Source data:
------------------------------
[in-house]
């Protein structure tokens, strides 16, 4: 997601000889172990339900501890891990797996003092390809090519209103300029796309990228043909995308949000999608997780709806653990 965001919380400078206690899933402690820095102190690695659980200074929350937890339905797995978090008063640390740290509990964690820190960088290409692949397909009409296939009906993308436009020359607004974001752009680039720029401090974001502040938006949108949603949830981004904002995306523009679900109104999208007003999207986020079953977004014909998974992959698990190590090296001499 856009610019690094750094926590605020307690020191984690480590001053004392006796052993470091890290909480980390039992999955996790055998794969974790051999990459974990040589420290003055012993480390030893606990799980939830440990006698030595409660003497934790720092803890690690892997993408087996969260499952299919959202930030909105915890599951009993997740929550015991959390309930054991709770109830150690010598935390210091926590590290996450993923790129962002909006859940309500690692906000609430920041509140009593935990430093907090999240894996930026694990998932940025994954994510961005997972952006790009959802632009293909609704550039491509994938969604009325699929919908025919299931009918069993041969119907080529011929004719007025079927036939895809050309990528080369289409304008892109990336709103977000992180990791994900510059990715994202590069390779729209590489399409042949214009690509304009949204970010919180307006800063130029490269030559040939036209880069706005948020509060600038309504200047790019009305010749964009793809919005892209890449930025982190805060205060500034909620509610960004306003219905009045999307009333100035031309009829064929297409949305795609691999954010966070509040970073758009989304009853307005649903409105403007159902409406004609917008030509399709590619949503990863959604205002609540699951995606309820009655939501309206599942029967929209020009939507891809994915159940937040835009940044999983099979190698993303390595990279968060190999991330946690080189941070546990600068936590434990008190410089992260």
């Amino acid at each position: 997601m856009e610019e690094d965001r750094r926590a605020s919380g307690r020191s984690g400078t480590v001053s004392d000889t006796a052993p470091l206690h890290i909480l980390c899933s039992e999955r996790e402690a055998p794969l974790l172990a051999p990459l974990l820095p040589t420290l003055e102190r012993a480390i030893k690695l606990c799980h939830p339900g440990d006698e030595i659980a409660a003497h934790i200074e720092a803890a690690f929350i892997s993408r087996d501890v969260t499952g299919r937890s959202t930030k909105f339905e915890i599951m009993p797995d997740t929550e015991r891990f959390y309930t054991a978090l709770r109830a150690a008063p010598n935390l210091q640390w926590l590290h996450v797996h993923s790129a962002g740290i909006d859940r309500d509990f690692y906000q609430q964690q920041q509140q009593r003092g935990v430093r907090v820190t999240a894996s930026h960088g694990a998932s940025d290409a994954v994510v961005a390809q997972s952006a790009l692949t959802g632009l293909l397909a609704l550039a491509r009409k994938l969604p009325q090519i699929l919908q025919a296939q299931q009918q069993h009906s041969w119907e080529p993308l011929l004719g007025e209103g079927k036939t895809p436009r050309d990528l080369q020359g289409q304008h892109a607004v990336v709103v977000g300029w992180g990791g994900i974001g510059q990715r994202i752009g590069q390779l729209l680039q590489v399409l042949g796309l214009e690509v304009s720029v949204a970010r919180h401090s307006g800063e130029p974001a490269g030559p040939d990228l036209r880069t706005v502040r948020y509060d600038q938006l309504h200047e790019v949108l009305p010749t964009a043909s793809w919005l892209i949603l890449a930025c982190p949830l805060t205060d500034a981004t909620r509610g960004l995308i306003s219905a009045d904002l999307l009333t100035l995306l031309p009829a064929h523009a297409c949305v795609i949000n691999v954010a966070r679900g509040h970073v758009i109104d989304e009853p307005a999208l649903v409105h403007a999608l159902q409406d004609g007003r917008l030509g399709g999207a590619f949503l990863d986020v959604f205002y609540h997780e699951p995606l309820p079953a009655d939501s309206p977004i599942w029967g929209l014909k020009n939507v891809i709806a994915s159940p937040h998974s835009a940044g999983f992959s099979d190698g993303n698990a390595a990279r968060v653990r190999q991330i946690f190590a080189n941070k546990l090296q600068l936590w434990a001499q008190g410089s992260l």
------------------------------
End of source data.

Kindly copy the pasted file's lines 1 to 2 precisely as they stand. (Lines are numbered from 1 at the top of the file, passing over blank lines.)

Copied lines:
[in-house]
């Protein structure tokens, strides 16, 4: 997601000889172990339900501890891990797996003092390809090519209103300029796309990228043909995308949000999608997780709806653990 965001919380400078206690899933402690820095102190690695659980200074929350937890339905797995978090008063640390740290509990964690820190960088290409692949397909009409296939009906993308436009020359607004974001752009680039720029401090974001502040938006949108949603949830981004904002995306523009679900109104999208007003999207986020079953977004014909998974992959698990190590090296001499 856009610019690094750094926590605020307690020191984690480590001053004392006796052993470091890290909480980390039992999955996790055998794969974790051999990459974990040589420290003055012993480390030893606990799980939830440990006698030595409660003497934790720092803890690690892997993408087996969260499952299919959202930030909105915890599951009993997740929550015991959390309930054991709770109830150690010598935390210091926590590290996450993923790129962002909006859940309500690692906000609430920041509140009593935990430093907090999240894996930026694990998932940025994954994510961005997972952006790009959802632009293909609704550039491509994938969604009325699929919908025919299931009918069993041969119907080529011929004719007025079927036939895809050309990528080369289409304008892109990336709103977000992180990791994900510059990715994202590069390779729209590489399409042949214009690509304009949204970010919180307006800063130029490269030559040939036209880069706005948020509060600038309504200047790019009305010749964009793809919005892209890449930025982190805060205060500034909620509610960004306003219905009045999307009333100035031309009829064929297409949305795609691999954010966070509040970073758009989304009853307005649903409105403007159902409406004609917008030509399709590619949503990863959604205002609540699951995606309820009655939501309206599942029967929209020009939507891809994915159940937040835009940044999983099979190698993303390595990279968060190999991330946690080189941070546990600068936590434990008190410089992260």